How to find an internship during COVID-19

I was very fortunate to find an internship at an incredible company during the corona pandemic. However, it took me a while to get there, which is why I will share some of my best tips in this article. They don’t necessarily apply to the times of the pandemic but can also be used once it is over. 

#1 Time

I underestimated the process of gathering my documents, updating my CV, and the process of actually applying to various job offers. Since every company has a different system and wants to have different documents and information from you, it all can take some time. I came across some job offers that stated one should have applied a year or even two in advance. Since this seems quite unrealistic for a mandatory internship, I applied six months in advance. 

#2 Cover Letter

It is important to state exactly why you want to work for that company and what it is that makes you the right candidate.

I’ve heard several times that a creative cover letter will help you to get an internship. It is important to state exactly why you want to work for that company and what it is that makes you the right candidate. There are a lot of helpful tips online: One of my favorites is Emily Durham. She is a recruiter herself and is, therefore, skilled in the field of recruitment. She talks a lot about how one can improve their CV and cover letter, and shares helpful tips for job interviews. UvA also offers some application tips on their website.

#3 Create an Overview

Once I had all of my documents gathered, I created a document where I jotted down all the important information from the internship information session that UvA held. After that, I put in all of the jobs and companies that I was interested in. I then divided them into their respective cities. However, due to the coronavirus pandemic, I was only able to apply for internships in my hometown. After that, I looked through various job recruitment websites, such as LinkedIn, Indeed, and Glassdoor, and put the jobs that seemed interesting in the document. Whenever I applied for a job, I would highlight them in the document. I also highlighted the jobs in the cases where I got rejected. When you send your application to a lot of companies, it is very likely that you won’t be able to keep track of all of your applications. This is a simple way of getting an overview.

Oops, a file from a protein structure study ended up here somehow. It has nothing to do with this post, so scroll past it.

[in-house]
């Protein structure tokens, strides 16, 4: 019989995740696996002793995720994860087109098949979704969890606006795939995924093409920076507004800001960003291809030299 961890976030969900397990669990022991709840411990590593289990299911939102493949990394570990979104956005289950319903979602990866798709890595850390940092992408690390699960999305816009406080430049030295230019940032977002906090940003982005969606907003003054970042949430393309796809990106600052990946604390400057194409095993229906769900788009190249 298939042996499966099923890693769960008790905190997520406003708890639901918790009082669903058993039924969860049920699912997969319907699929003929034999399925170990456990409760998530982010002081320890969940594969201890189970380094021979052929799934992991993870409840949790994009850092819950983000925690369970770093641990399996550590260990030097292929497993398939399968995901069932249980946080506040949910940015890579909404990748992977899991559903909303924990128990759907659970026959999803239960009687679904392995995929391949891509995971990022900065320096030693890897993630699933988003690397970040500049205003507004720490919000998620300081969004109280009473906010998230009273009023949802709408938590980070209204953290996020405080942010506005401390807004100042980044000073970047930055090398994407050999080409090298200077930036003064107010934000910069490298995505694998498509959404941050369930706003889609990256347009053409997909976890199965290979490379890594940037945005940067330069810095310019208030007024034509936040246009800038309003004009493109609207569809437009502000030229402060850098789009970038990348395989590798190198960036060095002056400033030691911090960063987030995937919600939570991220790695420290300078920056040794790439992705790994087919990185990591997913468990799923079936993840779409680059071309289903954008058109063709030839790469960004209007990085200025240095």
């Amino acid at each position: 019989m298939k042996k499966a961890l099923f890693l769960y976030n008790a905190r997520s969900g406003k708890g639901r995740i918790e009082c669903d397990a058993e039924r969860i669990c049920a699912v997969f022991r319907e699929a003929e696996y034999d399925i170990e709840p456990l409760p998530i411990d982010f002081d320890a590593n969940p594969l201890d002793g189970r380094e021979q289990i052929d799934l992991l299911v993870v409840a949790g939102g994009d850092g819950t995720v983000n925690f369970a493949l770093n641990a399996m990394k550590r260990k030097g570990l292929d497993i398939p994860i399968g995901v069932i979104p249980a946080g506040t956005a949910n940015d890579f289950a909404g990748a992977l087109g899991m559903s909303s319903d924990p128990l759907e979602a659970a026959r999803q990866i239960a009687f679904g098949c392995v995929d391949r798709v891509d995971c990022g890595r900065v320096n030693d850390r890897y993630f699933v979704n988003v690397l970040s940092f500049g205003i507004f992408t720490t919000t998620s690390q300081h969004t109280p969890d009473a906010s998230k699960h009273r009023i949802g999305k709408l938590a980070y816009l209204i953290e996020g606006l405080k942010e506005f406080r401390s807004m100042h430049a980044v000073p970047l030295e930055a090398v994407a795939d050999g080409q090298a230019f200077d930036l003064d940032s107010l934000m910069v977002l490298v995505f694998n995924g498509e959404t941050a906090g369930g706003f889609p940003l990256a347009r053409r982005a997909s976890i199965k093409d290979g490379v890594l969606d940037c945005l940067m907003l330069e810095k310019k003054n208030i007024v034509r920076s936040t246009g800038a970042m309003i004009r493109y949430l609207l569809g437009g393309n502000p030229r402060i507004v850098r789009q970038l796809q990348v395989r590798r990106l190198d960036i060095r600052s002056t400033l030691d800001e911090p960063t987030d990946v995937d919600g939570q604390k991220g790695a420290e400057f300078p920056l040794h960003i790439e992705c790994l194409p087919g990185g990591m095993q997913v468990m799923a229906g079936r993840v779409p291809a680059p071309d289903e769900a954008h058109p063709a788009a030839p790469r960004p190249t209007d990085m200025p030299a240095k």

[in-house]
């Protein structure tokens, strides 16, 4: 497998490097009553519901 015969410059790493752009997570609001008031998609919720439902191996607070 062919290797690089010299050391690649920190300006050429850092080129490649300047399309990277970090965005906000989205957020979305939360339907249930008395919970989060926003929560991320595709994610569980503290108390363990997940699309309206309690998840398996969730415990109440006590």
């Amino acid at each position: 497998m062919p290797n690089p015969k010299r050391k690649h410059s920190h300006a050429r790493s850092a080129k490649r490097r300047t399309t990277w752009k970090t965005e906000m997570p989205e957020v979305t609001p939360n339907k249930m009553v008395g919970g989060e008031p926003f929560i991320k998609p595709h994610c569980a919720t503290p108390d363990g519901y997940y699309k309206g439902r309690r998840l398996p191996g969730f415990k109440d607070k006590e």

#4 Networking

It can be extremely helpful to use your networks; for me, LinkedIn made a huge difference. It can be useful to update your profile so that you can apply for job offers directly in the app. You could even create a post and tell your connections that you are open to “finding a new job”. It can also be helpful to ask your former colleagues, friends, or family members whether they have heard about open positions. 

#5 Unadvertised Jobs

If you would like to work at a certain company but they don’t have an available spot at a given time, you can apply as an open applicant. Send them your CV and make sure to state exactly why you want to work for them. 

Bonus: #6 Don’t Give Up

You might get some rejections or you might get no answers at all. But don’t let this discourage you. You will find a place eventually. Unless you need to do your mandatory internship, there are several other opportunities to learn new things. A few examples are online courses, summer schools, or virtual exchange programs. Good luck!



Cover: Alesia Kazantceva

Edited by: Debby Mogot

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